Kiranti mythology

Kiranti languages share a mythology which is highly distinct from the Indo-Aryan and Tibetan cultures (the two written cultures with which the Kiranti are in contact). The complex mythological cycle has been partially documented by various authors. Martin Gaenszle (1991, also in Ebert and Gaenszle 2008) has described the common structure and content of the four major parts of the cycle--myths of creation, myths about the culture hero, myths of ancestral migration, and myths about first settlements and village foundations.

N. J. Allen, a specialist of comparative mythology who documented the Thulung language, has written widely on Thulung myths. Of particular note is his 2012 book Miyapma: Traditional Narratives of the Thulung Rai, which describes a great many of the cycles and individual myths he recorded among the Thulung. Grégoire Schlemmer has written about the mythology of the Kulung Rai people, for example in his 2004 dissertation.

Linguists working on individual languages have also, in the process of documentation projects, collected traditional narratives that are part of the same mythological cycle. Our longer-term dream is to increase the size of the corpus presented here through collaboration with the researchers mentioned above, in order to have an aligned corpus which takes into account all the languages for which mythological material has been collected. The result would be of great interest not only to linguists interested in language comparison but also to ethnographers wishing to document how the myths have evolved across the different groups from a common origin.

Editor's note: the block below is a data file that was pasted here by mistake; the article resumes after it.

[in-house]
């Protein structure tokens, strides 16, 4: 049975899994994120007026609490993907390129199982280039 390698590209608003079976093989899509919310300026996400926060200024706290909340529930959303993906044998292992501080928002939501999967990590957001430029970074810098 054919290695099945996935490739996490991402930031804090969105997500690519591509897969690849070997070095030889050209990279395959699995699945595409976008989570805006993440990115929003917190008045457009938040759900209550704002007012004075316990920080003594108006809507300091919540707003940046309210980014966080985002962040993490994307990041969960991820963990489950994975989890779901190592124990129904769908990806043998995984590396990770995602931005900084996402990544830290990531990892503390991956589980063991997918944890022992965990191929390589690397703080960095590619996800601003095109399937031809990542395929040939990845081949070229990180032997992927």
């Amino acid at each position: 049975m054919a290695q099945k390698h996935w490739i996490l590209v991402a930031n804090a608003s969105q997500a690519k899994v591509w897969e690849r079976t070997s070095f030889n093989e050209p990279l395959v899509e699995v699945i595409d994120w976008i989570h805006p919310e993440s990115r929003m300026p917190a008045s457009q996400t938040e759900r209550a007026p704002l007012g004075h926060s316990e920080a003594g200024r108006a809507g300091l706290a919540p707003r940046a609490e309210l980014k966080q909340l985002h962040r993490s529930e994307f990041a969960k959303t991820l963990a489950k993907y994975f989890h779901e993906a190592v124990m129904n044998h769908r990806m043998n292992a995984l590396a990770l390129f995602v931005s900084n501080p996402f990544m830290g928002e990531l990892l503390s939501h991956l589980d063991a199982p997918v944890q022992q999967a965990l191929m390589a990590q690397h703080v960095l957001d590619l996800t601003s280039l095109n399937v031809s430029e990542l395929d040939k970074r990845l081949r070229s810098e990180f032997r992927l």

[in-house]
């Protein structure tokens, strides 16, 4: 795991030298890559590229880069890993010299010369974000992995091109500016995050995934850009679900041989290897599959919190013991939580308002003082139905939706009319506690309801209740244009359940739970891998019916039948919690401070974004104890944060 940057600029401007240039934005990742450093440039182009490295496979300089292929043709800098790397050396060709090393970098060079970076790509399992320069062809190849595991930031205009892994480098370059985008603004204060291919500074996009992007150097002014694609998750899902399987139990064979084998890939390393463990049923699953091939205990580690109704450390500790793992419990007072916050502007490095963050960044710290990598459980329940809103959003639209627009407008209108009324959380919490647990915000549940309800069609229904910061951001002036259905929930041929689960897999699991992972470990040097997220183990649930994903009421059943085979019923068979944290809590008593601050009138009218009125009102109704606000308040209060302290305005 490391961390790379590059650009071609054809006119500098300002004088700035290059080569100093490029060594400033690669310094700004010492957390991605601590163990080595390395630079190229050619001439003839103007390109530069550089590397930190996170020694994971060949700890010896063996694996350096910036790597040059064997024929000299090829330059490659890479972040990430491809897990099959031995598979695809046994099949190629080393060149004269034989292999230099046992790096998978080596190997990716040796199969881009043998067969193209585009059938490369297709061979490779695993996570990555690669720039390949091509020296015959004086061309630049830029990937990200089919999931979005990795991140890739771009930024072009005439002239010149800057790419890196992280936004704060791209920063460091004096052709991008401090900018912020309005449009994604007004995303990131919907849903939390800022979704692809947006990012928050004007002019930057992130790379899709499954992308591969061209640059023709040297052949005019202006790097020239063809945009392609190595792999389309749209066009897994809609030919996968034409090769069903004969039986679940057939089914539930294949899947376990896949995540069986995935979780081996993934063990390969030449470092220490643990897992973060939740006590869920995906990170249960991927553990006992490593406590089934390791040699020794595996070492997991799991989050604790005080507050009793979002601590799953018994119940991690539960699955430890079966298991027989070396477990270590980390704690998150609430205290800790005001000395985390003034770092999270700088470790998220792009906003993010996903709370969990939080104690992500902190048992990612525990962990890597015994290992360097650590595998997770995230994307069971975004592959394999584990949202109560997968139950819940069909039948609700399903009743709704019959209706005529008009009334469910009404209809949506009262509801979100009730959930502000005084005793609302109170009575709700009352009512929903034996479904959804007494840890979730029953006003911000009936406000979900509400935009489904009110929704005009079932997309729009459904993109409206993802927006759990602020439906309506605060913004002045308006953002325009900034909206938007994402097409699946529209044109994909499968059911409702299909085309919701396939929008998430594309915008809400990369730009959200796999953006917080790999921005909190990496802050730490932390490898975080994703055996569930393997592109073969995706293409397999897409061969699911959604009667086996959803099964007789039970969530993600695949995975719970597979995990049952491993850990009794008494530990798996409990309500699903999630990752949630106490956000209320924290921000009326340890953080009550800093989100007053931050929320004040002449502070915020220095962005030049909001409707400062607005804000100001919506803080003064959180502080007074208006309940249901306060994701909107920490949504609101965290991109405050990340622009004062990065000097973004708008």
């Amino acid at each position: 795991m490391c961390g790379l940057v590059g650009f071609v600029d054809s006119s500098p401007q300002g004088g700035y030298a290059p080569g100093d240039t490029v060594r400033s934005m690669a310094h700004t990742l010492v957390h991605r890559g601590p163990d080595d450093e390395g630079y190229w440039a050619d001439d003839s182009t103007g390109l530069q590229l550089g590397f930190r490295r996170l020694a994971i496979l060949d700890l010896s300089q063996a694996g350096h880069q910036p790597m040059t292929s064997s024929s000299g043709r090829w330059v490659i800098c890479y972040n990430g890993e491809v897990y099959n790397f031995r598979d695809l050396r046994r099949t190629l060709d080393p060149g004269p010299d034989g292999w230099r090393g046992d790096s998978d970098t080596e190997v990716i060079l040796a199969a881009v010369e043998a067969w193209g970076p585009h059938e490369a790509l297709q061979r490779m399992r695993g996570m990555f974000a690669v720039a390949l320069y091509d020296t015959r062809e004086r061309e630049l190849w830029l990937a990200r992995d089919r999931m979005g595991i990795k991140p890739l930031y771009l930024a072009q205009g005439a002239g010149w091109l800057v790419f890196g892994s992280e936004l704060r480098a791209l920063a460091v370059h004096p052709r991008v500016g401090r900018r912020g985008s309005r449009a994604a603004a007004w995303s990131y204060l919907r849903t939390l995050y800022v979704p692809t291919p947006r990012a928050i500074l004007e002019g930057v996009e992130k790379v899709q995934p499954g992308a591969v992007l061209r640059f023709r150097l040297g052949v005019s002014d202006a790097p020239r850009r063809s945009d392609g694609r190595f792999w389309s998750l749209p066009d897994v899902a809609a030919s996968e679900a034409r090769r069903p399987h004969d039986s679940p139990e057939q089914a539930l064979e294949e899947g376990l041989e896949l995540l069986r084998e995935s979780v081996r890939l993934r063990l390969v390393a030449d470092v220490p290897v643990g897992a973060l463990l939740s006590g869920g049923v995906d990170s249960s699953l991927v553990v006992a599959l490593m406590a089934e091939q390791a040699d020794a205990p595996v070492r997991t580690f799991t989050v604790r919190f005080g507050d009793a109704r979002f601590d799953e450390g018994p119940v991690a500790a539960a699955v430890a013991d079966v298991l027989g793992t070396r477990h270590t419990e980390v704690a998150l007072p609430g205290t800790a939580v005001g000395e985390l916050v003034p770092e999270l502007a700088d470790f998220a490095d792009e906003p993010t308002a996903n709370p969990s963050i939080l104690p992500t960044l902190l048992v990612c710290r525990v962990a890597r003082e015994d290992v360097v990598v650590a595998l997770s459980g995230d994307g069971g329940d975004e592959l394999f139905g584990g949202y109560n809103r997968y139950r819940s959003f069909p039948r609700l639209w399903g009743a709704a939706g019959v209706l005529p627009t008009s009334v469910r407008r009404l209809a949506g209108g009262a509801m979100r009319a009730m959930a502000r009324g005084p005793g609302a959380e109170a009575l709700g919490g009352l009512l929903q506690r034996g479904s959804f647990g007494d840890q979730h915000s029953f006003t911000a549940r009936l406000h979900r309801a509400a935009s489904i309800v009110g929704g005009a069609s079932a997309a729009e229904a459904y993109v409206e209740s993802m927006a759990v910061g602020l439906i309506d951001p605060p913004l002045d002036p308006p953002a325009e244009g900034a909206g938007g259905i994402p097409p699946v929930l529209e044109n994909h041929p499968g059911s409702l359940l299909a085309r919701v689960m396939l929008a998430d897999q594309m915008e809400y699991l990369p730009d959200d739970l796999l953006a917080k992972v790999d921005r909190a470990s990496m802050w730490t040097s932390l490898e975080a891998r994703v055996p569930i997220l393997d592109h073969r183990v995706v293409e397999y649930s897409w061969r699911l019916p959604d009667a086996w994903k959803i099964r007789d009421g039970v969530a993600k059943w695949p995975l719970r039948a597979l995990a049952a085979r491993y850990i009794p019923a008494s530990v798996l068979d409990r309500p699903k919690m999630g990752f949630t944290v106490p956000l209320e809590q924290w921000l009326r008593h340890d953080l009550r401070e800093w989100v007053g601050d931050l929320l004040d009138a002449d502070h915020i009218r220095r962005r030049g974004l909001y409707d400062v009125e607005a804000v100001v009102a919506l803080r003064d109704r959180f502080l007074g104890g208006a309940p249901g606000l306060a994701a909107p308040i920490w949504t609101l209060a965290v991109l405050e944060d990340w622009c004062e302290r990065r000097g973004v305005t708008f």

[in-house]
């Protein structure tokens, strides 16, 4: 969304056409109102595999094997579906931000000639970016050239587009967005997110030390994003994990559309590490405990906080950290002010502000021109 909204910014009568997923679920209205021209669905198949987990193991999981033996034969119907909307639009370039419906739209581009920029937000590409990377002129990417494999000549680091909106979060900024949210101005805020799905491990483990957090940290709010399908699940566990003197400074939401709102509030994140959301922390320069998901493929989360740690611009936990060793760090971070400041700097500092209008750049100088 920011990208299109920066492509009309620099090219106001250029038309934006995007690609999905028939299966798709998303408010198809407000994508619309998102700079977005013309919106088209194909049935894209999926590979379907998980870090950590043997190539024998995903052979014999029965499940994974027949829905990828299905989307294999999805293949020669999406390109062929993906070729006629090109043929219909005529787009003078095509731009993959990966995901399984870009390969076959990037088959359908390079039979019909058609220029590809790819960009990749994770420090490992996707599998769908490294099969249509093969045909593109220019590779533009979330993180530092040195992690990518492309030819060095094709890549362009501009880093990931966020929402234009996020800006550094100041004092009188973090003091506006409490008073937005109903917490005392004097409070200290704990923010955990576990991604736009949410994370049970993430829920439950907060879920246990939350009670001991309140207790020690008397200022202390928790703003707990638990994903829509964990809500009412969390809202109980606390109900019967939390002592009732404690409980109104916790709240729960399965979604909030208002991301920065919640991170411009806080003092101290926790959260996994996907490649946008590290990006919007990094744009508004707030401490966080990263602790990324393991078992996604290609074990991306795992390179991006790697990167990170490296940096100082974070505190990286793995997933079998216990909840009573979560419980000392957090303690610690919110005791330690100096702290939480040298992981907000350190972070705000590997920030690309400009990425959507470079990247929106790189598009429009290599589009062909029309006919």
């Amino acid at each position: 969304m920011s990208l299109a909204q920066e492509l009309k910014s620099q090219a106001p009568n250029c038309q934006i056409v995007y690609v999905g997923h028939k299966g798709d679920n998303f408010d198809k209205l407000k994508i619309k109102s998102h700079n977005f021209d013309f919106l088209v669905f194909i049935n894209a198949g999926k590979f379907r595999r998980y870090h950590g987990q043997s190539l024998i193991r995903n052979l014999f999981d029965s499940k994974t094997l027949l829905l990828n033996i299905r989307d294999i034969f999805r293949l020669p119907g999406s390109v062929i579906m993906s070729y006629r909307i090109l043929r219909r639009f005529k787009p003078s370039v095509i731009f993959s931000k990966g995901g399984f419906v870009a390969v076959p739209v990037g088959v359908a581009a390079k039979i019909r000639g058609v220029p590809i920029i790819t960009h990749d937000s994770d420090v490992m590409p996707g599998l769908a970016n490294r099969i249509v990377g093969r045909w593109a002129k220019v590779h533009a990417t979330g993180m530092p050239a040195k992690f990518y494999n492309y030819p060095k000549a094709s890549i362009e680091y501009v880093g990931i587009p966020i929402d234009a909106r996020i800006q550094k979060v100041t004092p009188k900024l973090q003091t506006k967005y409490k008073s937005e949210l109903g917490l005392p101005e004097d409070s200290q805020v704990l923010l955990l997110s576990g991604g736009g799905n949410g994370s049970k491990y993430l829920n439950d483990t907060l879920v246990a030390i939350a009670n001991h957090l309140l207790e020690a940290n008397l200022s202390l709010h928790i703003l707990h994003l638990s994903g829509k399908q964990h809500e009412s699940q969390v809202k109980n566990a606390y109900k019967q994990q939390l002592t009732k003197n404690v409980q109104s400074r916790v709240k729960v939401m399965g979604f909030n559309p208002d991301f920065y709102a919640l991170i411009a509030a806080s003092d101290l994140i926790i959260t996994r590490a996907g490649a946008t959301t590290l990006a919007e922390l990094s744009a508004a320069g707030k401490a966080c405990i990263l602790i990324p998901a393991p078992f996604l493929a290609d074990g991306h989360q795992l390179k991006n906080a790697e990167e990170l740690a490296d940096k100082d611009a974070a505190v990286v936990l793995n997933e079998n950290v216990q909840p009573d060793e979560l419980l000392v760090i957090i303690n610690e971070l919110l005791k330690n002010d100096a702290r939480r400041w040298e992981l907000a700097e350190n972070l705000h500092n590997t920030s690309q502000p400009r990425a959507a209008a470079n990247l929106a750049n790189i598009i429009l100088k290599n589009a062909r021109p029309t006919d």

The stories we have collected in the present corpus have been given the following labels:

This is the story of the first female, and of how she gave birth to all plants, animals and humans.
This is the story of three orphans, two girls and a boy, who have to fend for themselves after their parents' death. The boy is separated from his sisters early in the story, which then becomes the tale of his adventures, on the one hand, learning the skills to survive in nature and create a settlement, and of his sisters, on the other hand, who must in turn separate and move to the highlands and lowlands in search of livelihoods.
Other stories

We also have stories which appear to be more local, shared by the neighboring Thulung and Khaling. One such story is the Leper story, about a sick man who, as he is carried from Thulung country back to Khaling country, loses body pieces, which turn into places of worship. Another is the Ogress story, about a mother who is kidnaped by a vulture, leading her children on a quest to find her that puts them at the mercy of an ogre couple, which they must defeat to survive.

Others yet are stories which we found in a single language, but for which several recordings exist. It seemed interesting to use the same comparable corpus methodology to look into linguistic choices made by the various tellers of these stories, despite their apparent non-generalization to the entire Kiranti group.

Further reading

Allen, NJ. 2012. Miyapma: Traditional Narratives of the Thulung Rai

Ebert, K. and M. Gaenszle, 2008 Rai Mythology: Kiranti Oral Texts. Harvard Oriental Series 69. Cambridge, Mass. Harvard University Press.

Gaenszle, Martin 1991 Verwandtschaft und Mythologie bei den Mewahang Rai in Ostnepal. Eine ethnographische Studie zum Problem der 'ethnischen Identität'. Beiträge zur Südasienforschung 136. Stuttgart: Franz Steiner Verlag.

Schlemmer, Grégoire, list of publications on his website.

Corpus and dictionaries compiled with ANR funding.